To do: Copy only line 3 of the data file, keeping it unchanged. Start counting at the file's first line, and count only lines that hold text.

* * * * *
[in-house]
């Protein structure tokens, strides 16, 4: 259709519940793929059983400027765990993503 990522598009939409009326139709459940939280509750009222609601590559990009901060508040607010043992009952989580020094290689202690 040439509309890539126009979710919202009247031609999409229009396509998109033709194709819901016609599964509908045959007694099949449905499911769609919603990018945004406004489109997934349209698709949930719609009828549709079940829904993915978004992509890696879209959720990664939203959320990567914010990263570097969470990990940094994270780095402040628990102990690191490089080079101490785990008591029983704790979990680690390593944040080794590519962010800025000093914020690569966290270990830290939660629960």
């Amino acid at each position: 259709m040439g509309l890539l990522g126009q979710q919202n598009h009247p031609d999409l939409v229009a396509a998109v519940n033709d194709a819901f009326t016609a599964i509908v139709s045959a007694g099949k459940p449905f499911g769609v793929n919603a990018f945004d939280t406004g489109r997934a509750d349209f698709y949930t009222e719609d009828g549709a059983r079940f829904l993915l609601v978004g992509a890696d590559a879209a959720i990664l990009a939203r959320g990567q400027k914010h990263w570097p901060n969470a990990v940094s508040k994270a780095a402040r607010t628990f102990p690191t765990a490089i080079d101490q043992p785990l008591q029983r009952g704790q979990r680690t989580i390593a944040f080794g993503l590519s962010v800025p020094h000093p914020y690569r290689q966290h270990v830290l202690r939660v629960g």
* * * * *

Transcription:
């Amino acid at each position: 259709m040439g509309l890539l990522g126009q979710q919202n598009h009247p031609d999409l939409v229009a396509a998109v519940n033709d194709a819901f009326t016609a599964i509908v139709s045959a007694g099949k459940p449905f499911g769609v793929n919603a990018f945004d939280t406004g489109r997934a509750d349209f698709y949930t009222e719609d009828g549709a059983r079940f829904l993915l609601v978004g992509a890696d590559a879209a959720i990664l990009a939203r959320g990567q400027k914010h990263w570097p901060n969470a990990v940094s508040k994270a780095a402040r607010t628990f102990p690191t765990a490089i080079d101490q043992p785990l008591q029983r009952g704790q979990r680690t989580i390593a944040f080794g993503l590519s962010v800025p020094h000093p914020y690569r290689q966290h270990v830290l202690r939660v629960g």